The 4 BMW Art Car Andy Warhol is one of the iconic pieces of art in the motoring world. The M1 was painted by the Pop Art legend in 1979 as part of the BMW Art Cars series. Also known as ‘Rolling Sculptures’, these painted cars were conceived by the German carmaker to ‘demonstrate an individual synthesis of artistic expression and automobile design’. Three equally famous artistes Alexander Calder, Frank Stella and Roy Lichtenstein had created similar BMW art in the preceding years as part of the series (and 15 artistes later) but it is the Warhol car that became the most famous. It is now part of the company’s coveted BMW Art Car Collection at the BMW Museum in Munich, Germany.
Visitors to the Delhi Art Fair can see this can see this piece of pop culture history at the Delhi Art Fair till 2nd of February. Says Rudratej Singh, President and Chief Executive Officer, BMW Group India, “At BMW, we just don’t build the best performing cars, but deeply believe in the intangibles. We hold our design aesthetics very dear, this inspires us as well as our users to stretch their creative boundaries. People love BMW for its superior performance, safety, luxurious experiences, and an underpinning is the design and aesthetic creative sensibility. To help build and strengthen intercultural platforms of creativity in the field of art, music, design and architecture is therefore very core to us. India Art Fair is a perfect platform for us to reach out to our discerning customers and showcase the brands aesthetics and design philosophy. My personal favourite is the exclusive showcase of the most photographed BMW Art Car in the world – by Andy Warhol. It is at India Art Fair and I would urge our fans and patrons not to miss seeing it in person! We bring to India yet another timeless interaction between art, artist and the automobile closer to our customers and connoisseurs of art.”
The car was originally built by the BMW M1 Group 4 to compete at the 24 hour race of Le Mans in France. It took Warhol less than half an hour to complete the masterpiece. And unlike other artistes he did not start with a scale model, or use any assistants. Using broad brush strokes, he painted the car all by himself. “I love this car. It’s more successful than the artwork,” he said later, adding, “I have tried to give a vivid depiction of speed. If a car is really fast, all contours and colours will become blurred.”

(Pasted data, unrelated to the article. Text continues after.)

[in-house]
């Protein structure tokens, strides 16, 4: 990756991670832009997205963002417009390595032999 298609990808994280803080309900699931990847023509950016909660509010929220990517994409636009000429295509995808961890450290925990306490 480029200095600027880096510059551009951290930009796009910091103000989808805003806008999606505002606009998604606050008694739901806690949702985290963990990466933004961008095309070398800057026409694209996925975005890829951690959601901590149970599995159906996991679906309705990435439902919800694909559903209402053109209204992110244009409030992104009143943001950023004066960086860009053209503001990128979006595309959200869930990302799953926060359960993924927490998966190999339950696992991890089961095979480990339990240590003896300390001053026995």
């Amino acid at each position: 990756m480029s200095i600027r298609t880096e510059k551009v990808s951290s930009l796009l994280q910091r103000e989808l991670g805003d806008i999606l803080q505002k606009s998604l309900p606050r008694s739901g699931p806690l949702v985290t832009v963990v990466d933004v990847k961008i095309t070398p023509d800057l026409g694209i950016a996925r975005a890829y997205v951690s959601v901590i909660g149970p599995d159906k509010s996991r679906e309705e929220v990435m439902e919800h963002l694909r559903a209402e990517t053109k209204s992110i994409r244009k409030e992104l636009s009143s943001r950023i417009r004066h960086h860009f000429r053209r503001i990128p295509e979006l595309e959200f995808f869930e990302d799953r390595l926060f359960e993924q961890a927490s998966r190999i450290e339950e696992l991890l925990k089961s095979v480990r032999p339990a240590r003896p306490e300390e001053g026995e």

The BMW Art Car collection was born when French race car driver and art aficionado Hervé Poulain, asked his artist friend Alexander Calder to design an automobile. His painted BMW 3.0 CSL competed in 24 Hours of Le Mans in 1975, where it quickly became the crowd’s favourite. Since then, 19 international artists have designed BMW models, among them some of the most renowned artists of our time: Alexander Calder (BMW 3.0 CSL, 1975), Frank Stella (BMW 3.0 CSL, 1976), Roy Lichtenstein (BMW 320 Group 5, 1977), Andy Warhol (BMW M1 Group 4, 1979), Ernst Fuchs (BMW 635CSi, 1982), Robert Rauschenberg (BMW 635CSi, 1986), Michael Jagamara Nelson (BMW M3 Group A, 1989), Ken Done (BMW M3 Group A, 1989), Matazo Kayama (BMW 535i, 1990), César Manrique (BMW 730i, 1990), A. R. Penck (BMW Z1, 1991), Esther Mahlangu (BMW 525i, 1991), Sandro Chia (BMW M3 GTR, 1992), David Hockney (BMW 850CSi, 1995), Jenny Holzer (BMW V12 LMR, 1999), Ólafur Eliasson (BMW H2R, 2007), Jeff Koons (BMW M3 GT2, 2010), John Baldessari (BMW M6 GT3) and Cai Fei (BMW M6 GT3).